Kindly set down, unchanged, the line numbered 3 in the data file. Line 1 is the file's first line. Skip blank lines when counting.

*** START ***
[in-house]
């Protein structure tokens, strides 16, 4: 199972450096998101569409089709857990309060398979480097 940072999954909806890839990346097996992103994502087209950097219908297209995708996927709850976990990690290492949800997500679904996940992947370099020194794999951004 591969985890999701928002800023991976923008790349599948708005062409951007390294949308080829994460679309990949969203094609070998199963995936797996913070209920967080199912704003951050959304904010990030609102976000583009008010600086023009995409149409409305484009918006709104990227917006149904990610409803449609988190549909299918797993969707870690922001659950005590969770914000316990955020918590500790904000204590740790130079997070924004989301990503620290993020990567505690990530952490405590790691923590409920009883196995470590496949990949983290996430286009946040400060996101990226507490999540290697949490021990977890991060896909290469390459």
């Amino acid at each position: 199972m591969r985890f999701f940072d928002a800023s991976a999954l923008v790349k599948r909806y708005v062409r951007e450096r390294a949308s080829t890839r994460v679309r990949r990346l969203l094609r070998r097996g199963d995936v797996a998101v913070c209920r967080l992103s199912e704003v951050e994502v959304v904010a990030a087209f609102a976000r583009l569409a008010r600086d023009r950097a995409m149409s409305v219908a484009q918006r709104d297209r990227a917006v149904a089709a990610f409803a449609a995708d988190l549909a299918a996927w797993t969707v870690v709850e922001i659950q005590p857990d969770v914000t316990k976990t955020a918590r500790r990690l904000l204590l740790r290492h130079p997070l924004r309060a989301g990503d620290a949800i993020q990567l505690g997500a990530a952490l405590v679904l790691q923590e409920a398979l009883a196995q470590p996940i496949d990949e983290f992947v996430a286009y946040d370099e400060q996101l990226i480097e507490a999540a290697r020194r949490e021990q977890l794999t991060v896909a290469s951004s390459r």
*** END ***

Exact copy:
């Amino acid at each position: 199972m591969r985890f999701f940072d928002a800023s991976a999954l923008v790349k599948r909806y708005v062409r951007e450096r390294a949308s080829t890839r994460v679309r990949r990346l969203l094609r070998r097996g199963d995936v797996a998101v913070c209920r967080l992103s199912e704003v951050e994502v959304v904010a990030a087209f609102a976000r583009l569409a008010r600086d023009r950097a995409m149409s409305v219908a484009q918006r709104d297209r990227a917006v149904a089709a990610f409803a449609a995708d988190l549909a299918a996927w797993t969707v870690v709850e922001i659950q005590p857990d969770v914000t316990k976990t955020a918590r500790r990690l904000l204590l740790r290492h130079p997070l924004r309060a989301g990503d620290a949800i993020q990567l505690g997500a990530a952490l405590v679904l790691q923590e409920a398979l009883a196995q470590p996940i496949d990949e983290f992947v996430a286009y946040d370099e400060q996101l990226i480097e507490a999540a290697r020194r949490e021990q977890l794999t991060v896909a290469s951004s390459r």